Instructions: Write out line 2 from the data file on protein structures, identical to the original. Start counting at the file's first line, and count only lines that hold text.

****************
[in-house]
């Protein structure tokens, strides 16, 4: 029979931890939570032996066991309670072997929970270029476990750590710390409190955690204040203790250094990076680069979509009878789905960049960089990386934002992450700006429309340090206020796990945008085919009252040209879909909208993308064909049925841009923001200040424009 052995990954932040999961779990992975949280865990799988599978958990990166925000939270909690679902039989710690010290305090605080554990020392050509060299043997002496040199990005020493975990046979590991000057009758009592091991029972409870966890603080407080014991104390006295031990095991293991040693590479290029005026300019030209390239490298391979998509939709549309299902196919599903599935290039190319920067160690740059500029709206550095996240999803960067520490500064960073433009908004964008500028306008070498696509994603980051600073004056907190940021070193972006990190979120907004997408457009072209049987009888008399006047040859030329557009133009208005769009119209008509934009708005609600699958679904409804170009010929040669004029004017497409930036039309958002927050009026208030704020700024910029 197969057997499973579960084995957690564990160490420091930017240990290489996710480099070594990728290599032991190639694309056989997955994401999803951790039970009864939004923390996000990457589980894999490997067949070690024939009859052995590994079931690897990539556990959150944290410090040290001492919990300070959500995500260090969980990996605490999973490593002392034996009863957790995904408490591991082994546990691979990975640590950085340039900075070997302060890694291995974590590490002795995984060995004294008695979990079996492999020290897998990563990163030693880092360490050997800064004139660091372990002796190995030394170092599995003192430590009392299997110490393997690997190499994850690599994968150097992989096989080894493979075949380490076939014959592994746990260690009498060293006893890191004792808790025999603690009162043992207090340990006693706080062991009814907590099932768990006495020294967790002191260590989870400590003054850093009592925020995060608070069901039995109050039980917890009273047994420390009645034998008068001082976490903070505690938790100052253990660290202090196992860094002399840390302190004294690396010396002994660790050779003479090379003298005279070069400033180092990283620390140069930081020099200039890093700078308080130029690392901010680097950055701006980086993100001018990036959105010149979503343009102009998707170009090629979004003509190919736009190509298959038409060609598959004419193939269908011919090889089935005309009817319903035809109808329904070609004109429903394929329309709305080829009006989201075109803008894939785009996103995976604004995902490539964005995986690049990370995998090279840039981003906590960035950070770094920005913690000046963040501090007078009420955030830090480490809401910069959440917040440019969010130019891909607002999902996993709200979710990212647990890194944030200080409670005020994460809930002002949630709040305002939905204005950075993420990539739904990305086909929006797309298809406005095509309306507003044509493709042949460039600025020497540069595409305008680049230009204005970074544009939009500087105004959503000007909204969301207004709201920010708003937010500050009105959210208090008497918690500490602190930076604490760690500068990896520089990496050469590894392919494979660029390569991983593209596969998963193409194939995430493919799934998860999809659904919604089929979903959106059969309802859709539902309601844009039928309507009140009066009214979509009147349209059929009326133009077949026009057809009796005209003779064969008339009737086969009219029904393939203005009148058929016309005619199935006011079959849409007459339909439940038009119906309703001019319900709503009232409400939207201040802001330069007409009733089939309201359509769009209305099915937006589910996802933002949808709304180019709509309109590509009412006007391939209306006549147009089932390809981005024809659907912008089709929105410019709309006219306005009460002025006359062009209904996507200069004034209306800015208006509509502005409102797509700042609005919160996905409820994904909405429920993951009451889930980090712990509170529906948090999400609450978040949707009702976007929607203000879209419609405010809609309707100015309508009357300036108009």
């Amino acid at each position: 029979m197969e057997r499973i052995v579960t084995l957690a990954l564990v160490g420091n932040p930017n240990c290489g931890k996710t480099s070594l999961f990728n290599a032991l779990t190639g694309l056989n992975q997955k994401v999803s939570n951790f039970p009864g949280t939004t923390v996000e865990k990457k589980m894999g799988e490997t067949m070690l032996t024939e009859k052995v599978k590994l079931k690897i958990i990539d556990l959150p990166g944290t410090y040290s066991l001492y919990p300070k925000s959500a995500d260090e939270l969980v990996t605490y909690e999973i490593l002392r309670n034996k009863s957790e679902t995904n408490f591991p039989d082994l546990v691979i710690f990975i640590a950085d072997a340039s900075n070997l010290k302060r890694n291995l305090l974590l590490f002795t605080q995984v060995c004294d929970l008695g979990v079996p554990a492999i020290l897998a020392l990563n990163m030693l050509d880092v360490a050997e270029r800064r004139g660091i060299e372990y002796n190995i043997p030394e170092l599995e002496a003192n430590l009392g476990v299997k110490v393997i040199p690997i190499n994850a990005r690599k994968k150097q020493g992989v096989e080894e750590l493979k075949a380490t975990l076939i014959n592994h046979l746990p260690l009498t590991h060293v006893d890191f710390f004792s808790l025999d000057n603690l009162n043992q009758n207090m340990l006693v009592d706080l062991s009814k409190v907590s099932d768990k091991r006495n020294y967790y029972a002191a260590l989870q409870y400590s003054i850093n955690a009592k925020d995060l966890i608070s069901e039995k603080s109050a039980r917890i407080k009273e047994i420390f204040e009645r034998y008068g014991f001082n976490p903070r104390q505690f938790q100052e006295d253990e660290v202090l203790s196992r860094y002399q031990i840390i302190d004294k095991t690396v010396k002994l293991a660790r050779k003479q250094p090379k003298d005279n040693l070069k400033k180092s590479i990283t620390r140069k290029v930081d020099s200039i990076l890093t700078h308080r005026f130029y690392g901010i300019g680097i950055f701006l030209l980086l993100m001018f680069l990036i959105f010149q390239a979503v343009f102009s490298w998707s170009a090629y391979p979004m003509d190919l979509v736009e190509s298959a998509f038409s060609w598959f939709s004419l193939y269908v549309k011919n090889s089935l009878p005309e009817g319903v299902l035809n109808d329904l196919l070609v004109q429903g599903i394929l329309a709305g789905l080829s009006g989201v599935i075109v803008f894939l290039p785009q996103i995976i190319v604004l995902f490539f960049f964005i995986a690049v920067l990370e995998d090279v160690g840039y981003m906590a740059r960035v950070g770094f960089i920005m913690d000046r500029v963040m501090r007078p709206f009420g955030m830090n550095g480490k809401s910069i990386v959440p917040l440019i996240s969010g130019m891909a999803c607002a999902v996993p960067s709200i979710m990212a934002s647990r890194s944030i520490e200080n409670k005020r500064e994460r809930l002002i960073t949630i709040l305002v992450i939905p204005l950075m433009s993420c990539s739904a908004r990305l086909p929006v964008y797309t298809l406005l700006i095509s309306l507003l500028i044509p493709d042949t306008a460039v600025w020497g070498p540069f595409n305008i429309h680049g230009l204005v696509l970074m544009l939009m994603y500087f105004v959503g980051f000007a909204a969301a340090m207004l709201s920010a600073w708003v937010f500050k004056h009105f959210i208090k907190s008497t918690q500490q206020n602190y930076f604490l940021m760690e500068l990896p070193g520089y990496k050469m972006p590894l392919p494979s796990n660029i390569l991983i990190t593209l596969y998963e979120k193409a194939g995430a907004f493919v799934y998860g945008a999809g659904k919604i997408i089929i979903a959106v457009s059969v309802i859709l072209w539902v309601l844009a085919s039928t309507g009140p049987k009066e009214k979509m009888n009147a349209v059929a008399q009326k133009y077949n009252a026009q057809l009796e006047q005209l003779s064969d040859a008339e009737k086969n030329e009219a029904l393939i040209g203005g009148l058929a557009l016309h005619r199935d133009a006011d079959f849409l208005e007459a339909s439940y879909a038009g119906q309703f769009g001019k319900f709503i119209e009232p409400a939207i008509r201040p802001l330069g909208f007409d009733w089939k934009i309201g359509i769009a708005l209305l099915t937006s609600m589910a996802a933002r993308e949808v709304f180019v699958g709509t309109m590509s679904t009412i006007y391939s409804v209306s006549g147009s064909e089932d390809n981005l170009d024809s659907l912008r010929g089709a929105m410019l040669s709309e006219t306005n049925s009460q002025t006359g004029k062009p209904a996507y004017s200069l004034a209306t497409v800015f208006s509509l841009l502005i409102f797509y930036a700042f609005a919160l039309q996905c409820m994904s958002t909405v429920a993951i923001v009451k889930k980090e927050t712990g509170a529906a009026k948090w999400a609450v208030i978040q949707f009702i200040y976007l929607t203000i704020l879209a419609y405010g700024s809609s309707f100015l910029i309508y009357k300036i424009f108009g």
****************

């Protein structure tokens, strides 16, 4: 029979931890939570032996066991309670072997929970270029476990750590710390409190955690204040203790250094990076680069979509009878789905960049960089990386934002992450700006429309340090206020796990945008085919009252040209879909909208993308064909049925841009923001200040424009 052995990954932040999961779990992975949280865990799988599978958990990166925000939270909690679902039989710690010290305090605080554990020392050509060299043997002496040199990005020493975990046979590991000057009758009592091991029972409870966890603080407080014991104390006295031990095991293991040693590479290029005026300019030209390239490298391979998509939709549309299902196919599903599935290039190319920067160690740059500029709206550095996240999803960067520490500064960073433009908004964008500028306008070498696509994603980051600073004056907190940021070193972006990190979120907004997408457009072209049987009888008399006047040859030329557009133009208005769009119209008509934009708005609600699958679904409804170009010929040669004029004017497409930036039309958002927050009026208030704020700024910029 197969057997499973579960084995957690564990160490420091930017240990290489996710480099070594990728290599032991190639694309056989997955994401999803951790039970009864939004923390996000990457589980894999490997067949070690024939009859052995590994079931690897990539556990959150944290410090040290001492919990300070959500995500260090969980990996605490999973490593002392034996009863957790995904408490591991082994546990691979990975640590950085340039900075070997302060890694291995974590590490002795995984060995004294008695979990079996492999020290897998990563990163030693880092360490050997800064004139660091372990002796190995030394170092599995003192430590009392299997110490393997690997190499994850690599994968150097992989096989080894493979075949380490076939014959592994746990260690009498060293006893890191004792808790025999603690009162043992207090340990006693706080062991009814907590099932768990006495020294967790002191260590989870400590003054850093009592925020995060608070069901039995109050039980917890009273047994420390009645034998008068001082976490903070505690938790100052253990660290202090196992860094002399840390302190004294690396010396002994660790050779003479090379003298005279070069400033180092990283620390140069930081020099200039890093700078308080130029690392901010680097950055701006980086993100001018990036959105010149979503343009102009998707170009090629979004003509190919736009190509298959038409060609598959004419193939269908011919090889089935005309009817319903035809109808329904070609004109429903394929329309709305080829009006989201075109803008894939785009996103995976604004995902490539964005995986690049990370995998090279840039981003906590960035950070770094920005913690000046963040501090007078009420955030830090480490809401910069959440917040440019969010130019891909607002999902996993709200979710990212647990890194944030200080409670005020994460809930002002949630709040305002939905204005950075993420990539739904990305086909929006797309298809406005095509309306507003044509493709042949460039600025020497540069595409305008680049230009204005970074544009939009500087105004959503000007909204969301207004709201920010708003937010500050009105959210208090008497918690500490602190930076604490760690500068990896520089990496050469590894392919494979660029390569991983593209596969998963193409194939995430493919799934998860999809659904919604089929979903959106059969309802859709539902309601844009039928309507009140009066009214979509009147349209059929009326133009077949026009057809009796005209003779064969008339009737086969009219029904393939203005009148058929016309005619199935006011079959849409007459339909439940038009119906309703001019319900709503009232409400939207201040802001330069007409009733089939309201359509769009209305099915937006589910996802933002949808709304180019709509309109590509009412006007391939209306006549147009089932390809981005024809659907912008089709929105410019709309006219306005009460002025006359062009209904996507200069004034209306800015208006509509502005409102797509700042609005919160996905409820994904909405429920993951009451889930980090712990509170529906948090999400609450978040949707009702976007929607203000879209419609405010809609309707100015309508009357300036108009």